PEN Investor Filing Deadline: Saxena White P.A., the Only Law Firm that Filed a Securities Fraud Class Action Against Penumbra Inc. Arising Out of the Company’s Misrepresentations to Investors Regarding the Jet 7 Xtra Flex Aspiration Catheter, Reminds Investors that the Statutory Deadline to File a Motion for Lead Plaintiff Status is March 16, 2021 SAN DIEGO, March 01, 2021 (GLOBE NEWSWIRE) -- Saxena White P.A. has filed a securities fraud class action lawsuit (the “Class Action”) in the United States District Court for the Northern District of California against Penumbra, Inc. (“Penumbra” or the “Company”) (NYSE: PEN) on behalf of all persons or entities who purchased or otherwise acquired Penumbra common stock between August 3, 2020 and December 15, 2020, inclusive (the “Class Period”). If you purchased Penumbra common stock during the Class Period and wish to apply to be lead plaintiff, a motion on your behalf must be filed with the Court no later than March 16, 2021. You may contact David Kaplan (email@example.com), an attorney and Director at Saxena White P.A., to discuss your interests in the class action and your rights regarding the appointment of lead plaintiff. You may also retain counsel of your choice and need not take any action at this time to be a class member. As alleged in the Class Action, Penumbra and certain of its executives (“Defendants”) made statements to investors during the Class Period that were materially false and misleading in violation of Sections 10(b) and 20(a) of the Securities Exchange Act of 1934, and SEC Rule 10b-5. Specifically, the Class Action Complaint alleges that Defendants made false and/or misleading statements and/or failed to disclose material adverse facts regarding the safety of the Company’s Jet 7 Xtra Flex aspiration catheter, as well as the Company’s business, operations, and prospects. In particular, Defendants failed to disclose to investors: (1) that the Jet 7 Xtra Flex had known design defects that made it unsafe for its normal use; (2) that Penumbra did not adequately address the risk of Jet 7 Xtra Flex causing serious injury and deaths, which had in fact already occurred; (3) that the Jet 7 Xtra Flex was likely to be recalled due to its safety issues; and (4) as a result, Penumbra’s public statements as set forth above were materially false and misleading at all relevant times. The truth emerged through a series of partially corrective disclosures that caused Penumbra’s stock price to fall sharply, destroying over $1 billion in market capitalization and causing investors to suffer substantial losses. You may obtain a copy of the Complaint and inquire about actively joining the class action at www.saxenawhite.com/cases/penumbra-inc. Saxena White P.A., with offices in California, Florida, New York, and Delaware is a leading national law firm focused on prosecuting securities class actions, direct actions, derivative actions, and other complex litigation on behalf of injured investors. Currently serving as lead counsel in numerous major securities fraud class actions nationwide, Saxena White has recovered billions of dollars on behalf of defrauded investors. CONTACT INFORMATIONDavid Kaplan, Esq.firstname.lastname@example.org Saxena White P.A.12750 High Bluff Drive, Suite 475San Diego, CA 92130Tel: (858) 987-0860 Fax: (858) 369-0096www.saxenawhite.com
Cardona will lead Biden's push to reopen the majority of K-8 public schools in the first 100 days of his administration.
Hint: They’re both A-list favorites.
The Connecticut native will be charged with helping tackle a range of challenges schools face amid COVID-19.
Jonah Hill got real about his struggles with body image after a tabloid posted shirtless photos of him.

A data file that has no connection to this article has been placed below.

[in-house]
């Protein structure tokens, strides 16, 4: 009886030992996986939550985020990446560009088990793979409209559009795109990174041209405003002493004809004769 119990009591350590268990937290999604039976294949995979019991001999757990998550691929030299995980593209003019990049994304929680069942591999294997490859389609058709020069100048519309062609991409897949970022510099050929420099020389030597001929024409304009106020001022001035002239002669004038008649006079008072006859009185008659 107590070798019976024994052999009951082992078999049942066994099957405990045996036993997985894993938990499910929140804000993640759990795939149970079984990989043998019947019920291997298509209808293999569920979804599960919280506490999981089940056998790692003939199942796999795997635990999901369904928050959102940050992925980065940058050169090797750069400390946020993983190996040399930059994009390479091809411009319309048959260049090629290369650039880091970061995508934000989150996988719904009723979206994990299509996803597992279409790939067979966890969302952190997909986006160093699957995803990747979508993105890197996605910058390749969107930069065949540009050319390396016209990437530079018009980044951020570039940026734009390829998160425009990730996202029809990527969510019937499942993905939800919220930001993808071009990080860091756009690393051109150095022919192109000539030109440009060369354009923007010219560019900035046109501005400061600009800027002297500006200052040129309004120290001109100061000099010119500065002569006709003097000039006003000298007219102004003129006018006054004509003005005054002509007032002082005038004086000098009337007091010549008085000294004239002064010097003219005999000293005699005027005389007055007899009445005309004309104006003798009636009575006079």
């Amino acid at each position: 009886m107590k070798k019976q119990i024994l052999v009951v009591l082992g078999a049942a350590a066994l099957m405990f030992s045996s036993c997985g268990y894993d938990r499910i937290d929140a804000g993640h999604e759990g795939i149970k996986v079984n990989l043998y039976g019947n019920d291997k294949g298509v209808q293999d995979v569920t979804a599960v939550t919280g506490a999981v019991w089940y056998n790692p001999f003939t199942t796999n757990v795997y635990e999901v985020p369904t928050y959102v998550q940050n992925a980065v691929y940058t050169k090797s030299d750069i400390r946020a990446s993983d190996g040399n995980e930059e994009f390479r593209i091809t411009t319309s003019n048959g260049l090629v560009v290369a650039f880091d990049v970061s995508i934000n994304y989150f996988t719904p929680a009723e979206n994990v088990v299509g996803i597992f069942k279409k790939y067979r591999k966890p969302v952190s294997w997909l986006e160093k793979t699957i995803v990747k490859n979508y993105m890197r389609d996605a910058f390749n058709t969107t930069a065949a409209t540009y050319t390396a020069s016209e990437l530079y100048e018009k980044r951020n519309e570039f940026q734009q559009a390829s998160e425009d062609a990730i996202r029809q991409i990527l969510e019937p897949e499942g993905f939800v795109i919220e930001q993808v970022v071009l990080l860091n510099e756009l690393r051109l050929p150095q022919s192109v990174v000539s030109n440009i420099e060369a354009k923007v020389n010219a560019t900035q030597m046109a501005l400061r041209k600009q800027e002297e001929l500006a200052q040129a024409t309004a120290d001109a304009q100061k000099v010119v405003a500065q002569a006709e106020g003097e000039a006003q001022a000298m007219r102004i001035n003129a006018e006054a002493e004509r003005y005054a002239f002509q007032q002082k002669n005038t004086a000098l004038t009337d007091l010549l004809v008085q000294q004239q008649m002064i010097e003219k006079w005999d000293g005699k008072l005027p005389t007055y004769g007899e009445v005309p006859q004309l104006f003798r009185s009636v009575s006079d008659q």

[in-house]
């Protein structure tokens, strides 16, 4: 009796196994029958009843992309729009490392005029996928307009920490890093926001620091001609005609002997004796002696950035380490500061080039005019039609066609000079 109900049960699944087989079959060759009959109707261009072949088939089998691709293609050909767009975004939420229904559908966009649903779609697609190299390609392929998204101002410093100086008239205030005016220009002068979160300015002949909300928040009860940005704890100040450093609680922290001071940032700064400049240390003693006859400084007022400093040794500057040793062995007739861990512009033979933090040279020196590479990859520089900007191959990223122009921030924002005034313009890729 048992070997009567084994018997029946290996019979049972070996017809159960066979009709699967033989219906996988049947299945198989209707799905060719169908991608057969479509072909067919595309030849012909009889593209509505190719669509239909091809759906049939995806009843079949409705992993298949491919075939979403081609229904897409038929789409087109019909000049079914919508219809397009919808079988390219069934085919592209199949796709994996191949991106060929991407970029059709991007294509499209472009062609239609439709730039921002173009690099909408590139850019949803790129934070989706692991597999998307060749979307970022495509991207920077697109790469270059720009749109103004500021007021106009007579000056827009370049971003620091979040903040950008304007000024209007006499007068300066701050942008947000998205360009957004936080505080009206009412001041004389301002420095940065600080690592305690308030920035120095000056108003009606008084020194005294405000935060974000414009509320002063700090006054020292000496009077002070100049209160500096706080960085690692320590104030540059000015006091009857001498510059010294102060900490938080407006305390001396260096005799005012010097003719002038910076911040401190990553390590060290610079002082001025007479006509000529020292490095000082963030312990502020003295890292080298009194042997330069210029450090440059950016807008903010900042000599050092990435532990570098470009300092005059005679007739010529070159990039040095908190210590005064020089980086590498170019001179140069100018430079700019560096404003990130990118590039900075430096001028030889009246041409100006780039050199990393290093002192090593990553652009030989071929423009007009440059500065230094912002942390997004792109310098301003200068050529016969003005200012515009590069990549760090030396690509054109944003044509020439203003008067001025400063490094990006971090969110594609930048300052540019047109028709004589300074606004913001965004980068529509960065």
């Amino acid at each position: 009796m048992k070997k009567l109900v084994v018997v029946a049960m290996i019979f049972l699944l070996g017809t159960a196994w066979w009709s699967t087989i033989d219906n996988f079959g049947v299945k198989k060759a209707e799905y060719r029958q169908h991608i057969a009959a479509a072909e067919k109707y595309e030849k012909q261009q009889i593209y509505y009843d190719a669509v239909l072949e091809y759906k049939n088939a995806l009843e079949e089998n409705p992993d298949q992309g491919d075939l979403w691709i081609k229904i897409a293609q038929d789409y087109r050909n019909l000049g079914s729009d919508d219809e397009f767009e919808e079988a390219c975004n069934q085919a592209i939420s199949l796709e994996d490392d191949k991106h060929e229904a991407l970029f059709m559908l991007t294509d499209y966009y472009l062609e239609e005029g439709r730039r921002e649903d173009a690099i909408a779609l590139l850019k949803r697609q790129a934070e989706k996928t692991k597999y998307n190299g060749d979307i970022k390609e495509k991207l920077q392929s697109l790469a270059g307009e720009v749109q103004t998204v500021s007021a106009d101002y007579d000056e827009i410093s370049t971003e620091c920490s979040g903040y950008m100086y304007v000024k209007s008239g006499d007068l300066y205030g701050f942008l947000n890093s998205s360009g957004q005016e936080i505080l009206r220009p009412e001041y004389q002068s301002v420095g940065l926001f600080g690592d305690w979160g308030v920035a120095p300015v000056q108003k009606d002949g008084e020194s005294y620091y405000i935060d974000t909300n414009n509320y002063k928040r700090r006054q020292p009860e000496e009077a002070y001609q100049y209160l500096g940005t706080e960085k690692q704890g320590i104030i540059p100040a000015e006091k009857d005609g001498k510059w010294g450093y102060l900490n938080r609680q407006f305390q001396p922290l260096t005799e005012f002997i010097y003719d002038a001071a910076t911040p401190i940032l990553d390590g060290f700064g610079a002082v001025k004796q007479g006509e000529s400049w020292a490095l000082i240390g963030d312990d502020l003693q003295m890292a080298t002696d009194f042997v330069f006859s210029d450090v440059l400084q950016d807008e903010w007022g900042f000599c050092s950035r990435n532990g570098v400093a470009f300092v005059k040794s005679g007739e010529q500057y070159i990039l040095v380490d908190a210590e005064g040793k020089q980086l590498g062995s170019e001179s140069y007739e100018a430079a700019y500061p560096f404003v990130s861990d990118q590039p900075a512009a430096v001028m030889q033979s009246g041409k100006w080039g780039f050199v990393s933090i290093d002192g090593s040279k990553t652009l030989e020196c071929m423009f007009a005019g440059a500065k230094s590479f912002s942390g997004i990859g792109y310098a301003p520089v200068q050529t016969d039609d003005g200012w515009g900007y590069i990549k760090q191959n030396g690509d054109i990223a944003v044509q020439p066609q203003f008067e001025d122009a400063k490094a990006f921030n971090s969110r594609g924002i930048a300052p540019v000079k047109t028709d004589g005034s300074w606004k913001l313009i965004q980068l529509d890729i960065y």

FLAGSTAFF, Ariz. — The Biden administration is pulling back an environmental review that had cleared the way for a parcel of federal land held sacred by Apaches to be turned over for a massive copper mine in eastern Arizona. The U.S. Department of Agriculture said Monday that it likely will take several months to further consult with Native American tribes and others about their concerns over Oak Flat and determine whether the environmental review fully complies with the law. The agency cited President Joe Biden's recent memo on strengthening relationships with tribal nations, and regularly consulting with them in a meaningful way. The USDA and the U.S. Forest Service acknowledged they can only do so much. Congress mandated that the land be transferred to Resolution Copper no later than 60 days after the final environmental review was published. The document was released in the last days of Donald Trump's administration. Michael Nixon, an attorney for the Apache Stronghold group that filed tthe first of three lawsuits seeking to stop the land exchange, said the USDA's decision is welcome but doesn't have much impact without intervention from the courts or Congress. “Oak Flat is still on death row,” he said. “Essentially, they're just changing the execution date.” Dan Blondeau, a spokesman for Resolution Copper, said the company is evaluating the decision. The parcel of land in the Tonto National Forest east of Phoenix was set to be transferred to Resolution Copper by mid-March for one of the largest copper mines in the U.S. At least three pending lawsuits have raised concerns over religious freedom rights, land ownership and violations of federal law. Apaches call Oak Flat “Chi’chil Bildagoteel.” The land near Superior has ancient oak groves, traditional plants and living beings that tribal members say are essential to their religion and culture. Those things exist elsewhere, but Apache Stronghold said they have unique power within Oak Flat. The effort to protect Oak Flat has the backing of the Poor People's Campaign, environmental groups, religious liberty scholars, the National Congress of American Indians and others. Democratic U.S. Rep. Raul Grijalva said Monday he would again introduce a bill to reverse the land transfer “to make sure this needless controversy is settled on the side of justice once and for all.” Gov. Doug Ducey and other Republicans have touted the jobs the mine could bring to Arizona. He said Monday he's “extremely disappointed” in the decision to slow progress on the mine. “An effective and predictable regulatory environment is a critical factor in Arizona's booming economy,” he said in a statement. “In Arizona, we follow what works. Undoing lengthy, comprehensive and already completed federal environmental studies on a whim with the changing of federal administrations doesn't work.” The land transfer was included as a last-minute provision in a must-pass defence bill in 2014 after it failed for years as stand-alone legislation. Resolution Copper would get 3.75 square miles (9.71 square kilometres) of national forest land in exchange for eight parcels it owns elsewhere in Arizona. San Carlos Apache Chairman Terry Rambler and environmental groups that also sued the U.S. Forest Service over the environmental review said Monday that they'll continue working to protect Oak Flat. Resolution Copper, a joint venture of global mining companies Rio Tinto and BHP, said it has invested $2 billion so far on the project but actual mining wouldn't start for at least 10 years after the land transfer. Eventually, the mine will swallow Oak Flat. Resolution Copper said last week that it hired a company partly owned by members of the San Carlos Apache Tribe to run a campground at Oak Flat and ensure access to trails after the land is exchanged and until it's safe for people to be there. “We will continue to consult and seek community input as we refine and shape the Resolution Copper project over the coming years, to minimize any impacts on Oak Flat,” project director Andrew Lye said. Felicia Fonseca, The Associated Press